Dune and Islam

I’ve only recently cottoned on to the Dune novels or rather I should say novel (only two thirds of the way through the first one). I also saw the widely panned but i thought fascinating in its own retro way Dune movie by David Lynch. I read that there’s going to be a remake. A question to readers – are the obvious references to Islam in Dune widely known and how is that seen by its fans, especially in light of today/s events. They really are quite striking – the reference to the religion of the Fremen as being simple and concrete, the worldly prophet who is also a warrior and day to day ruler, the fact that the Fremen are desert people and speak of jihad and cleansing the world, etc.

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15 Responses to “Dune and Islam”

  1. Sinclair Davidson Says:

    I think the references to religion are widely known and understood. I don’t know about a movie remake, but there was a TV series that was very good and close to the book. The Dune books written by Frank Herbert are very good IMHO, but I think his son and Kevin Anderson cashed in the franchise and I know I have gone off the series a bit.

  2. Peter Patton Says:

    jtfsoon

    It is ironic you mention this, as only this weekend, a bookworm and film buff friend of mine was urging me to see Avatar. He quickly got on to Dune, which he said was “ALL about Islam”.

  3. Peter Patton Says:

    Given that Dune was written in the 1960s, when knowledge of Islam in the West would have been pretty rare, Herbert was probably more innocently using artistic licence than had it been written more recently.

  4. charles Says:

    I’ve read the series, and it’s hard to miss if you have a vague knowledge of Islam’s history. One swept across the middle east, the other the universe.

    It gets worse later in the series. The society that produces biology to order (they supply the perfect women he falls in love with) is derived from an Islamic society ( the words are used), the big secret, they use the wombs of their deformed women to produce there products to order.

    Frank Herbert was no fan of islam.

  5. Chumpai Says:

    I read the original Dune last year and didn’t even see the Islamic connection. I saw the ‘jihad’ as an interesting take on how a personality cult might evolve in a universe that was anti artificial intelligence.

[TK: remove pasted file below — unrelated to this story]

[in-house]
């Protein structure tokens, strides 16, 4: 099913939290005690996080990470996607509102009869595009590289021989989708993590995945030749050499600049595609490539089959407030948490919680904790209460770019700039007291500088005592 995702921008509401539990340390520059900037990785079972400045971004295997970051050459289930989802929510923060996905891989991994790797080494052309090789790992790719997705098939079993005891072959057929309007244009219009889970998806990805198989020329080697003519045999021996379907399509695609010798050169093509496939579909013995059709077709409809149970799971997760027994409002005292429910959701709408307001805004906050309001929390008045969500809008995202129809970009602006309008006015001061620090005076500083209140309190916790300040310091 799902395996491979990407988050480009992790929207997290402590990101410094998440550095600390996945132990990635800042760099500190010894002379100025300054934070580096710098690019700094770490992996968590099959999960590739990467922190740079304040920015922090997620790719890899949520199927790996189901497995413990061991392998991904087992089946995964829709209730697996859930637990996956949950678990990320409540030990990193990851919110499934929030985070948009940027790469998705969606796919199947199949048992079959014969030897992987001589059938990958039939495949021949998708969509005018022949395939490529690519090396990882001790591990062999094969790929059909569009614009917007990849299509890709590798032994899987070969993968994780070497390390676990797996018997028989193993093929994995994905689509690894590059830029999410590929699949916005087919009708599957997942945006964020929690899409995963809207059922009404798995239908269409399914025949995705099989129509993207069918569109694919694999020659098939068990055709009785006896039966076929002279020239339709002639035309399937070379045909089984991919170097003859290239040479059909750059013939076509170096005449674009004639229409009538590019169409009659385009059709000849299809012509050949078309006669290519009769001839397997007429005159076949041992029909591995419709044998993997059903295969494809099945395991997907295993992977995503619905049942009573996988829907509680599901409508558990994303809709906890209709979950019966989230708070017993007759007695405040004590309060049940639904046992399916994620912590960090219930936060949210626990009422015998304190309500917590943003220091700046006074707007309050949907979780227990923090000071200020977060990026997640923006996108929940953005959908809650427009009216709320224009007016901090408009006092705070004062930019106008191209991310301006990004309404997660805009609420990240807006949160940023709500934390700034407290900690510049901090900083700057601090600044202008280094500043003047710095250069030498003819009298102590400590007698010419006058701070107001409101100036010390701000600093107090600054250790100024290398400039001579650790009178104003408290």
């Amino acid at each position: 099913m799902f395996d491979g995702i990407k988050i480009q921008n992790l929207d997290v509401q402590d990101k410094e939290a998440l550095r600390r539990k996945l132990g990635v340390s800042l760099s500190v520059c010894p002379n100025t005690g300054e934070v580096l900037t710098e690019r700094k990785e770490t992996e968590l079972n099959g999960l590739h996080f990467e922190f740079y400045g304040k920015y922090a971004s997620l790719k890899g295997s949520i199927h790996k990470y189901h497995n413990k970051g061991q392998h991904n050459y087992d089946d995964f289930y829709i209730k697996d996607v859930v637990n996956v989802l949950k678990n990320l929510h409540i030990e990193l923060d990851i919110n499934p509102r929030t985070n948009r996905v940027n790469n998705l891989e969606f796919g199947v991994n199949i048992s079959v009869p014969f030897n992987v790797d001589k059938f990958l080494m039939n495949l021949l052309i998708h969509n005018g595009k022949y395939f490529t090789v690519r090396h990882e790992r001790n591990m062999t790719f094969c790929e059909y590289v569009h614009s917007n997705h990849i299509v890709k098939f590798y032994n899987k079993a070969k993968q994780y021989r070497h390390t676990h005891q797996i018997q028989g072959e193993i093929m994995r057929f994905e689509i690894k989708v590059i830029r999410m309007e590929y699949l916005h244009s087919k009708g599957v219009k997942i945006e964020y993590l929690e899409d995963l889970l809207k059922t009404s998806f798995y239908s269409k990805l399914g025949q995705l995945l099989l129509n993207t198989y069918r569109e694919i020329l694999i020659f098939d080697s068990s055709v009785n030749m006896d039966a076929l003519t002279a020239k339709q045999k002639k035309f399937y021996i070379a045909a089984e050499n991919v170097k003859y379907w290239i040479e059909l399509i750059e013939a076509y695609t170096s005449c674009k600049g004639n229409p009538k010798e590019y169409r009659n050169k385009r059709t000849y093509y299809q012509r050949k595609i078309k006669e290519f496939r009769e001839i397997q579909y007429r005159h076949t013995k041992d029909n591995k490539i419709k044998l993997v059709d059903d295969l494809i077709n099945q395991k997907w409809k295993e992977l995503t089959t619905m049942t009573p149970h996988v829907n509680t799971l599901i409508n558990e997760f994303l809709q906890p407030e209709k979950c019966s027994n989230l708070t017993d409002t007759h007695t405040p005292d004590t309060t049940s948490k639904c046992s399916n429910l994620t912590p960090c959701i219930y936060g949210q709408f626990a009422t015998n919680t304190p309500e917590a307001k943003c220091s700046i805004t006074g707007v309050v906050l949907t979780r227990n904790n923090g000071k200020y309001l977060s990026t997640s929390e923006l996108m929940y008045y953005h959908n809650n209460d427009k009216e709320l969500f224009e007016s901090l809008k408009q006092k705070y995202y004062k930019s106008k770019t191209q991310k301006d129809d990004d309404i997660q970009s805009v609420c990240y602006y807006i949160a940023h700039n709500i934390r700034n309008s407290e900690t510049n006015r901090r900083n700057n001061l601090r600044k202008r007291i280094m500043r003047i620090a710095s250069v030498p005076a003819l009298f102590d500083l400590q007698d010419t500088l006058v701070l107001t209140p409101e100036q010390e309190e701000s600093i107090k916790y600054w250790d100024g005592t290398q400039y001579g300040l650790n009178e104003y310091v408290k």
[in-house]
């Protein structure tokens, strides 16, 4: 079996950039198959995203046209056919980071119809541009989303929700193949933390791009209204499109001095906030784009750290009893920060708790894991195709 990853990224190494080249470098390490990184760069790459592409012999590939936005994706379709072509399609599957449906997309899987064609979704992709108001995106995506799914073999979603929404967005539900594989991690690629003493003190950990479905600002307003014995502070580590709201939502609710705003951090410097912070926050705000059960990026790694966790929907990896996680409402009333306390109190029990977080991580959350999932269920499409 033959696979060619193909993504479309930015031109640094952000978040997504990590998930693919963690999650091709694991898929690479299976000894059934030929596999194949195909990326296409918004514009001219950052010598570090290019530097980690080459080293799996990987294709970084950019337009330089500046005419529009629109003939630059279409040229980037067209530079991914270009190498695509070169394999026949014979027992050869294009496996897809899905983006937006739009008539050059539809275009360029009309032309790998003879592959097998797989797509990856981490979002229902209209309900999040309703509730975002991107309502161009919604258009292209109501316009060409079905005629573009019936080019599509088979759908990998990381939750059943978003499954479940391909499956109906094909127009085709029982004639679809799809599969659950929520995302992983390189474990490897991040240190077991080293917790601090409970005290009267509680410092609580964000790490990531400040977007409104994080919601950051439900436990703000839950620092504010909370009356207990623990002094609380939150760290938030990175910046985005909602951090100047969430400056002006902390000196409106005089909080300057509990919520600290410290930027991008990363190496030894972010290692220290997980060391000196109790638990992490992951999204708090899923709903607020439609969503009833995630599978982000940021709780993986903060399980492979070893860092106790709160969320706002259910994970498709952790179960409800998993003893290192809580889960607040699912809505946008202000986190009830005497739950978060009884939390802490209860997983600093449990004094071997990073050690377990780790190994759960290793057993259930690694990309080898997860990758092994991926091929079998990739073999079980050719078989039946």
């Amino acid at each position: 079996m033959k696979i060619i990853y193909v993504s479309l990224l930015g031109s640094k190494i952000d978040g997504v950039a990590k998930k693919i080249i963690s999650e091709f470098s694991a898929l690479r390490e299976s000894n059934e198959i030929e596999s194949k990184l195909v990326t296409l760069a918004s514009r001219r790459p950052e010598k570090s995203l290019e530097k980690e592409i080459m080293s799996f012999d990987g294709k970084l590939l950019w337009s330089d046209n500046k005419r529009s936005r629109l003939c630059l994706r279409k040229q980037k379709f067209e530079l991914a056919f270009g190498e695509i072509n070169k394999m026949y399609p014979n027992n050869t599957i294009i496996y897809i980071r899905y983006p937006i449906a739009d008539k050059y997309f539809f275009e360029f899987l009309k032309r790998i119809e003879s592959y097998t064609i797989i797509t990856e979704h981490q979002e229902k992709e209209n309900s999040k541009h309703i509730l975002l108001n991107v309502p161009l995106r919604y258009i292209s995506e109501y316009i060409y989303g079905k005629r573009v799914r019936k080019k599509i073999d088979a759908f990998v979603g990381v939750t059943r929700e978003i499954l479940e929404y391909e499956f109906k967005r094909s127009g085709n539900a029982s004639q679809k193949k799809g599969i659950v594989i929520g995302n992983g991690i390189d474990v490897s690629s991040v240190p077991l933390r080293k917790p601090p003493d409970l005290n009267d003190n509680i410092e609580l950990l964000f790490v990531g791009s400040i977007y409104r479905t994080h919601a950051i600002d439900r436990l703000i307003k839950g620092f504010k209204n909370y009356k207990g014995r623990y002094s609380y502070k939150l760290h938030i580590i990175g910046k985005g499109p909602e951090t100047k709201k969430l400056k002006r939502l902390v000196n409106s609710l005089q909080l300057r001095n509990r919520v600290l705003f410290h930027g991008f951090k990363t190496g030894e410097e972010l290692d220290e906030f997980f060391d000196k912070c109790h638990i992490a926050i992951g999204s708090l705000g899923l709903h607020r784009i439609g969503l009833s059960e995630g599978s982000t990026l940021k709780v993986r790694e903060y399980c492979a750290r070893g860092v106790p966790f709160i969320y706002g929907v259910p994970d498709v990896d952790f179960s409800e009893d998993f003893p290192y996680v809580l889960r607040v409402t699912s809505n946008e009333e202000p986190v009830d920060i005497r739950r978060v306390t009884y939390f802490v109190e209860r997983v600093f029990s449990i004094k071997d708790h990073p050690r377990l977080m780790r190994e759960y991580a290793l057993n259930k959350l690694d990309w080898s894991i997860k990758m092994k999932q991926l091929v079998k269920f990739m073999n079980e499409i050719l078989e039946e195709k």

6. daddy dave Says:

    my take is that Islam provides scaffolding in the same way that medieval Europe does for so much of the fantasy genre, such as Tolkein, Feist, as well as anything vaguely Dungeons-and-Dragons-y.
    But although it’s the backdrop, you don’t go to fantasy novels for insights into 14th century France, or to think deeply about the history of Roman Catholicism. In the same way, I don’t think Dune is really a comment on Islam; just a good story.

    By the way, I also read the next one, Dune Messiah, which was really bloody good. I started the third, Children of Dune, and was enjoying it as well but life got in the way (hence my moniker “daddy”) and I ran out of steam.

  7. Sinclair Davidson Says:

    The Frank Herbert books get better and better. Dune Messiah is the weakest.

  8. Legal Eagle Says:

    Personally, I think the first book rocks, and don’t like any of the series after that. I gave up after Children of Dune.

  9. Sinclair Davidson Says:

    After Dune itself, God-Emperor of Dune is my favorite

  10. Butterfield, Bloomfield & Bishop Says:

    No god Emperor is the worst.

    The others are quite good.

    What I found fascinating in a series was how much I enjoyed the last two although the ending was a bit Blake’s Eleven.

    I am reading them now and about to read some, not much of God Emperor.

  11. skepticlawyer Says:

    I read the first book, enjoying it greatly, but gave up 2/3 of the way through the second. Paul became too powerful and it seemed as though Herbert had already told all the ‘story’ there was to tell.

    That said, I can see why Herbert wanted to stay in the world he’d created: it is a marvel, utterly convincing and magical.

  12. Sinclair Davidson Says:

    Homer – the world is round, the sky is blue.

    errr, no sinkers …

  13. Steve Edney Says:

    I thought the books trailed off and stopped reading.

    Even reading this 20 years ago as a teenager I thought the references to jihad made it pretty obvious the islamic conection.

    I mean you have a desert people who go on a jihad, control the substance that while not actually fuel, is necessary to make interstallar travel (navigation) possible.

    I thought it was pretty heavy handed analogy to Islamic arabs controlling oil.

  14. Eudaemonion Says:

    I read Dune a long while ago, back in my high school days. I’ve avidly kept up with the series, the last two books being mildly disappointing a conclusion to the original series. I found it a rather good allegory of hydraulic empire (wiki it!), a phenomenon associated with the Middle East.

    Personally, I found the twisted versions of Islam depicted in the story disturbing. The Bene Tlielax, who use their women as production factories, are ostensibly, ZenSUFI.

    Mr. Herbert clearly was not a fan.

  15. mike Says:

    So lets see- desert check, nomadic tribesmen check, Religious fanatics check, wealth from a monopoly on a substamce required for traveling check, religious leader looking to cleanse decadent empire check.
    Sorry, just not seeing the connection.

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